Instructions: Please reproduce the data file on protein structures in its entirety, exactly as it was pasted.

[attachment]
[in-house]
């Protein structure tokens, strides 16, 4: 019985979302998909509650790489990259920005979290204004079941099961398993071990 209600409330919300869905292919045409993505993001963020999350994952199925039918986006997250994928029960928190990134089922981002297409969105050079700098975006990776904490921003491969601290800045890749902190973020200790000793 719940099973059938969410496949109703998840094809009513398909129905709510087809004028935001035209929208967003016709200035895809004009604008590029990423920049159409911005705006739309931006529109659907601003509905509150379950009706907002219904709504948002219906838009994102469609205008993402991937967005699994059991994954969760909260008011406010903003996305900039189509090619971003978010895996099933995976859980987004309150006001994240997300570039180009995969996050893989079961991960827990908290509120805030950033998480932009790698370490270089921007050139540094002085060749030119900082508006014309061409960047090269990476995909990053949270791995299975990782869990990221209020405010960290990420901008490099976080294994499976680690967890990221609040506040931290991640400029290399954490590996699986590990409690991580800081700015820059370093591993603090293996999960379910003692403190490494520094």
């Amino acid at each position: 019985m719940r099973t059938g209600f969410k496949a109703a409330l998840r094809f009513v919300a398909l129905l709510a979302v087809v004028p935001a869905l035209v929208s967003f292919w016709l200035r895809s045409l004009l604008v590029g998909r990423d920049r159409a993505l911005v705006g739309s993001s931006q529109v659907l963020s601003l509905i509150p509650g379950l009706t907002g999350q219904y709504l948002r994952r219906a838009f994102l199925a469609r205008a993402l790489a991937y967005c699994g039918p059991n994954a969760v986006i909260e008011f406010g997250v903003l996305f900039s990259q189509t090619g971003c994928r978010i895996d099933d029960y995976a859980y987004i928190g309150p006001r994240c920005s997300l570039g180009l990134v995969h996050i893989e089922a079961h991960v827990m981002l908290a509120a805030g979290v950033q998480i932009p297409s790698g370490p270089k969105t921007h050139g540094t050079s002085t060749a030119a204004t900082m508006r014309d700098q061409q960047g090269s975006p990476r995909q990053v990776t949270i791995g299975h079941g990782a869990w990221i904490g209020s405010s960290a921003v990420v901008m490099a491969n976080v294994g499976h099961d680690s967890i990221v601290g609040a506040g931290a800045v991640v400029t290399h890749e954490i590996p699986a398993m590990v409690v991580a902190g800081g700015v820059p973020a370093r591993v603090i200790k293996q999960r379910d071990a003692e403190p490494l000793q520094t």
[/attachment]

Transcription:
[in-house]
């Protein structure tokens, strides 16, 4: 019985979302998909509650790489990259920005979290204004079941099961398993071990 209600409330919300869905292919045409993505993001963020999350994952199925039918986006997250994928029960928190990134089922981002297409969105050079700098975006990776904490921003491969601290800045890749902190973020200790000793 719940099973059938969410496949109703998840094809009513398909129905709510087809004028935001035209929208967003016709200035895809004009604008590029990423920049159409911005705006739309931006529109659907601003509905509150379950009706907002219904709504948002219906838009994102469609205008993402991937967005699994059991994954969760909260008011406010903003996305900039189509090619971003978010895996099933995976859980987004309150006001994240997300570039180009995969996050893989079961991960827990908290509120805030950033998480932009790698370490270089921007050139540094002085060749030119900082508006014309061409960047090269990476995909990053949270791995299975990782869990990221209020405010960290990420901008490099976080294994499976680690967890990221609040506040931290991640400029290399954490590996699986590990409690991580800081700015820059370093591993603090293996999960379910003692403190490494520094």
């Amino acid at each position: 019985m719940r099973t059938g209600f969410k496949a109703a409330l998840r094809f009513v919300a398909l129905l709510a979302v087809v004028p935001a869905l035209v929208s967003f292919w016709l200035r895809s045409l004009l604008v590029g998909r990423d920049r159409a993505l911005v705006g739309s993001s931006q529109v659907l963020s601003l509905i509150p509650g379950l009706t907002g999350q219904y709504l948002r994952r219906a838009f994102l199925a469609r205008a993402l790489a991937y967005c699994g039918p059991n994954a969760v986006i909260e008011f406010g997250v903003l996305f900039s990259q189509t090619g971003c994928r978010i895996d099933d029960y995976a859980y987004i928190g309150p006001r994240c920005s997300l570039g180009l990134v995969h996050i893989e089922a079961h991960v827990m981002l908290a509120a805030g979290v950033q998480i932009p297409s790698g370490p270089k969105t921007h050139g540094t050079s002085t060749a030119a204004t900082m508006r014309d700098q061409q960047g090269s975006p990476r995909q990053v990776t949270i791995g299975h079941g990782a869990w990221i904490g209020s405010s960290a921003v990420v901008m490099a491969n976080v294994g499976h099961d680690s967890i990221v601290g609040a506040g931290a800045v991640v400029t290399h890749e954490i590996p699986a398993m590990v409690v991580a902190g800081g700015v820059p973020a370093r591993v603090i200790k293996q999960r379910d071990a003692e403190p490494l000793q520094t």